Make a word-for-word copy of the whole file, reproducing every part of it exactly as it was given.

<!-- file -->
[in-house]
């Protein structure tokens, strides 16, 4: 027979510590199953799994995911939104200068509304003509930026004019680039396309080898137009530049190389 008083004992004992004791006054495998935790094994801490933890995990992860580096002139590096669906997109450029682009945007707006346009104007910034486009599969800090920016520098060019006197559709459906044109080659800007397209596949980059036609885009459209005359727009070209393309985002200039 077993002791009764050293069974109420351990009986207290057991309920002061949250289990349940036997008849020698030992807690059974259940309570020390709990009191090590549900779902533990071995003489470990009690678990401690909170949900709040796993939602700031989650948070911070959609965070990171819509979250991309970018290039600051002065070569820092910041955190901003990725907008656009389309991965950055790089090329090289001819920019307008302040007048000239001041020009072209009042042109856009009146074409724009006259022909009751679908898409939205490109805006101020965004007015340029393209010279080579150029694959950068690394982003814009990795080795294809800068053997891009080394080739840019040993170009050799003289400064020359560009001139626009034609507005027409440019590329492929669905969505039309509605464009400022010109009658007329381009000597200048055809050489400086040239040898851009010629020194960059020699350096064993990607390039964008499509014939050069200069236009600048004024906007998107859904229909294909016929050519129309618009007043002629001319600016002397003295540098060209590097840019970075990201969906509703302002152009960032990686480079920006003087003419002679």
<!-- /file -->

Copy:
[in-house]
């Protein structure tokens, strides 16, 4: 027979510590199953799994995911939104200068509304003509930026004019680039396309080898137009530049190389 008083004992004992004791006054495998935790094994801490933890995990992860580096002139590096669906997109450029682009945007707006346009104007910034486009599969800090920016520098060019006197559709459906044109080659800007397209596949980059036609885009459209005359727009070209393309985002200039 077993002791009764050293069974109420351990009986207290057991309920002061949250289990349940036997008849020698030992807690059974259940309570020390709990009191090590549900779902533990071995003489470990009690678990401690909170949900709040796993939602700031989650948070911070959609965070990171819509979250991309970018290039600051002065070569820092910041955190901003990725907008656009389309991965950055790089090329090289001819920019307008302040007048000239001041020009072209009042042109856009009146074409724009006259022909009751679908898409939205490109805006101020965004007015340029393209010279080579150029694959950068690394982003814009990795080795294809800068053997891009080394080739840019040993170009050799003289400064020359560009001139626009034609507005027409440019590329492929669905969505039309509605464009400022010109009658007329381009000597200048055809050489400086040239040898851009010629020194960059020699350096064993990607390039964008499509014939050069200069236009600048004024906007998107859904229909294909016929050519129309618009007043002629001319600016002397003295540098060209590097840019970075990201969906509703302002152009960032990686480079920006003087003419002679």